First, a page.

The inversion of the scanned profiles shows similarly good results for the data acquired after the UF is fully developed and also for the profiles obtained prior to the UF. However, during the early stages of UFs, a visual inspection of the scanned profiles reveals features produced by the short characteristic time of the changes in the Stokes profiles as compared with the temporal cadence of the data acquisition. The main discrepancies are found during the period when the temporal derivatives of the temperature and velocity are strong. In the simulated case, this stage encompasses a time range of approximately 30 s just before the flashed emission peak reaches its maximum value. Since UFs are related to wave phenomena with a period around 180 s, this result indicates that around 15%of the profiles in flashing regions may be affected by this issue. During this time, scanned Stokes V can exhibit a profile similar to those synthesized at a single time step, but associated with a remarkably different intensity profile. This mismatch complicates the interpretation of spectropolarimetric spectra acquired by 2D instruments during dynamic events.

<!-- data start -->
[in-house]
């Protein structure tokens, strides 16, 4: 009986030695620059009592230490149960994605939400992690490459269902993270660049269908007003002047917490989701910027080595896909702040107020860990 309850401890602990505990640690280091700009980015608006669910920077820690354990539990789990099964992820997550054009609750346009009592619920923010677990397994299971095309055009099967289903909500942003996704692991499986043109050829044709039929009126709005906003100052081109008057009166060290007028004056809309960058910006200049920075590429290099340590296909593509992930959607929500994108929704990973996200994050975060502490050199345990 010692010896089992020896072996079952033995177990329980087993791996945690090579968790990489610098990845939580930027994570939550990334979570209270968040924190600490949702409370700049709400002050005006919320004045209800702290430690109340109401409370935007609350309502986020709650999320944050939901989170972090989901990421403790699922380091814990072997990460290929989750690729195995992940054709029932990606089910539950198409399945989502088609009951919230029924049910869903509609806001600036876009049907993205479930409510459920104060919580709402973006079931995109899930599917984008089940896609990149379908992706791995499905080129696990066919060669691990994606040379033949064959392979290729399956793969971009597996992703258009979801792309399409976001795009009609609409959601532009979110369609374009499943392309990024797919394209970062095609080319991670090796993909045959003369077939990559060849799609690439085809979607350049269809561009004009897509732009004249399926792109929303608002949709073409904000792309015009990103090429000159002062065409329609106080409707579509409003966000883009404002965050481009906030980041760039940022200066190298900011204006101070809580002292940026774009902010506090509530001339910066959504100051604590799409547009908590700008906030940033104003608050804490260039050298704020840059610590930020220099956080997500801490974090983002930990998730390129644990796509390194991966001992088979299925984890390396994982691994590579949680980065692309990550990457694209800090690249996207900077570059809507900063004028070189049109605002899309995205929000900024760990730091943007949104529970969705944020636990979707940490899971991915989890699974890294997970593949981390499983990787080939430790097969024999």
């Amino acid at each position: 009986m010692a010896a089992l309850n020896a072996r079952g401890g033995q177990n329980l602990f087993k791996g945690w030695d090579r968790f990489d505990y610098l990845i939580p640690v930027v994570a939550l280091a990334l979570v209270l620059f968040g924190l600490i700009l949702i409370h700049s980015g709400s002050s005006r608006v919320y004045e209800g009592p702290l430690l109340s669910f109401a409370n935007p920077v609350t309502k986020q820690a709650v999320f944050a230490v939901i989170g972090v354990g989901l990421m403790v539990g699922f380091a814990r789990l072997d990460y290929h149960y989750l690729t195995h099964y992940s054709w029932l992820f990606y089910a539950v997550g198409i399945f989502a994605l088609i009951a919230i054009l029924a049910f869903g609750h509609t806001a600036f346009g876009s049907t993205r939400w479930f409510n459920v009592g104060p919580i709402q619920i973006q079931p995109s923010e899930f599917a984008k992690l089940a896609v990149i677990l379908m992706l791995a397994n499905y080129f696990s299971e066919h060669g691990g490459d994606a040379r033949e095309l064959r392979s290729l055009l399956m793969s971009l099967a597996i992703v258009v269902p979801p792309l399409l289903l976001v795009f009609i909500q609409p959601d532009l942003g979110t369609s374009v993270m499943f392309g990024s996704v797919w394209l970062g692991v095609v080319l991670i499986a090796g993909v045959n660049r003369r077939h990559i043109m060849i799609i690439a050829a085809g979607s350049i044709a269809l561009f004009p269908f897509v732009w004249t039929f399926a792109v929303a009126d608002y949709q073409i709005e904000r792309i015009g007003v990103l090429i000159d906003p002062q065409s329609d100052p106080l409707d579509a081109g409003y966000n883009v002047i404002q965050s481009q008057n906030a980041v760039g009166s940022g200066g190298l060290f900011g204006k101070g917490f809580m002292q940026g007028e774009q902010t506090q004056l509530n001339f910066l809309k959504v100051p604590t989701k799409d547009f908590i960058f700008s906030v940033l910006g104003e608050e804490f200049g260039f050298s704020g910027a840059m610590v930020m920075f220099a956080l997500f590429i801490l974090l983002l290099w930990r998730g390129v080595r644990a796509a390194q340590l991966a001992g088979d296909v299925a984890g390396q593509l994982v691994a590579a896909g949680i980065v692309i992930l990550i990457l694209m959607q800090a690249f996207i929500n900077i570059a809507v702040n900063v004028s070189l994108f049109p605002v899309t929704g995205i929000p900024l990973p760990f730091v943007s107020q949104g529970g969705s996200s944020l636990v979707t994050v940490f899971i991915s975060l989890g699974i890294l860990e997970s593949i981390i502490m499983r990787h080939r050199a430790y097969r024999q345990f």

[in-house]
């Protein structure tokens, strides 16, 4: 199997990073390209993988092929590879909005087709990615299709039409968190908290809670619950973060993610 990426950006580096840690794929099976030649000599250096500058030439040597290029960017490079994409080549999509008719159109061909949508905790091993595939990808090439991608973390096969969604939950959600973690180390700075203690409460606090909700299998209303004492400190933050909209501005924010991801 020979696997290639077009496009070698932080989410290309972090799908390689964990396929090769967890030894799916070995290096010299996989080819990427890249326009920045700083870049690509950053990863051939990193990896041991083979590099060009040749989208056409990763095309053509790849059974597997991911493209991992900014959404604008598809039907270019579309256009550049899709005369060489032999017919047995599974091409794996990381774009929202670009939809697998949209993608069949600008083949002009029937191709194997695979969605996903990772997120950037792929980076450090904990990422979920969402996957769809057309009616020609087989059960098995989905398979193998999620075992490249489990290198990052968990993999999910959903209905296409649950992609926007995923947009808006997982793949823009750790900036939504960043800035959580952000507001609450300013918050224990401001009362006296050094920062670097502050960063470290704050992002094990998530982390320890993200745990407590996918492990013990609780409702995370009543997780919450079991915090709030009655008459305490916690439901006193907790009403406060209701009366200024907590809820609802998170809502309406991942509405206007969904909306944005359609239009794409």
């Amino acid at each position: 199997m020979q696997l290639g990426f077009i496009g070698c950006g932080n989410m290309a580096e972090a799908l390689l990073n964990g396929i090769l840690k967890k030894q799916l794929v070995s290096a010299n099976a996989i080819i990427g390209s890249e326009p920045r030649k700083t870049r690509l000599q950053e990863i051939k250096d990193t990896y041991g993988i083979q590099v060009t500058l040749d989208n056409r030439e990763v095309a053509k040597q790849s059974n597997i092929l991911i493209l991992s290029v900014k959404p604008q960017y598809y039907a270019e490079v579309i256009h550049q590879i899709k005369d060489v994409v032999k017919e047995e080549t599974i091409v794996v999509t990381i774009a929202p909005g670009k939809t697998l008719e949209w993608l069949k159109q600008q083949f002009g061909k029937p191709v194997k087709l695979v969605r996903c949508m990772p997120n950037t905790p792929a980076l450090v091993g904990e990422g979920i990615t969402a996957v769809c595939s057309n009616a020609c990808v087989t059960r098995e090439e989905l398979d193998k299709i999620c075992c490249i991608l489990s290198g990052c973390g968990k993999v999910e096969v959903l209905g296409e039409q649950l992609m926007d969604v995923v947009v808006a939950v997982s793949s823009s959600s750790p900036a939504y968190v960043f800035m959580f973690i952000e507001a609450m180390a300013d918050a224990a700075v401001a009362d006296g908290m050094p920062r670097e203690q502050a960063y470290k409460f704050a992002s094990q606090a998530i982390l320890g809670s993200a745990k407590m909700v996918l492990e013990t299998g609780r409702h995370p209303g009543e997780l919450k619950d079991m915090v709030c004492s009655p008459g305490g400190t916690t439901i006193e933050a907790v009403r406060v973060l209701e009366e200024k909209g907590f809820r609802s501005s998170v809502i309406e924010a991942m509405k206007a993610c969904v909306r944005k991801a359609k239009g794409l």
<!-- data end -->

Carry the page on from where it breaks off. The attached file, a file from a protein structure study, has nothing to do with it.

At the first stages of an UF, the intensity of the core of the line increases until producing a full reversal followed by the appearance of a prominent intensity peak. Since the Stokes signals at each wavelength are gathered at different times, the resulting scanned line profiles do not reproduce those generated by a single atmospheric model. When the scanning is performed from blue to red wavelengths (Fig. 4), the scanned Stokes I profiles exhibit some deformations, such as a blueshift in the intensity minimum prior to the UF or a redshift in the emission peak during the development of the flash. These features are captured by the inversion code, which recovers an atmospheric stratification that departs from the original atmosphere. One of the most prominent manifestations of this fact is illustrated in the third column in Fig. 5. In this case, the code recovers a strong downflow from the inversion of an UF, even though the actual velocity of the model mainly exhibits an upflow for the optical depths where the Ca II 8542 Å line is sensitive to the velocity. Interestingly, a strongly downflowing chromosphere in UFs has recently been claimed for the first time (Henriques et al. 2017). The authors have proposed that these chromospheric downflows (if real) may be related to the presence of coronal loops and the associated downflows above the umbra reported by many previous works (e.g., Dere 1982; Vissers & Rouppe van der Voort 2012; Kleint et al. 2014; Chitta et al. 2016). Our results show an alternative explanation for the detection of downflowing UFs. They can be retrieved as an artifact of the data gathering process. However, some differences between our modeling and Henriques et al. (2017) observations must be noticed. Firstly, the emission peak of the spurious downflowing UFs obtained from the scanned Stokes I profiles (scanning from blue to red) is located at the center of the line or slightly redshifted, whereas Henriques et al. (2017) have obtained chromospheric downflows from the inversion of some flash profiles with blueshifted emission core. Secondly, the time dependence of the wavelength acquisition is not directly comparable. Each analyzed scan from Henriques et al. (2017) data has been obtained from the reconstruction of two observed scans using MOMFBD. The total acquisition time is 28 s, which is significantly longer than the 16.1 s cadence used in this work. Our analysis cannot discard the real nature of the downflowing UFs, but points out that some artifacts produced by the data gathering process of 2D instruments can lead to a misinterpretation of the observations.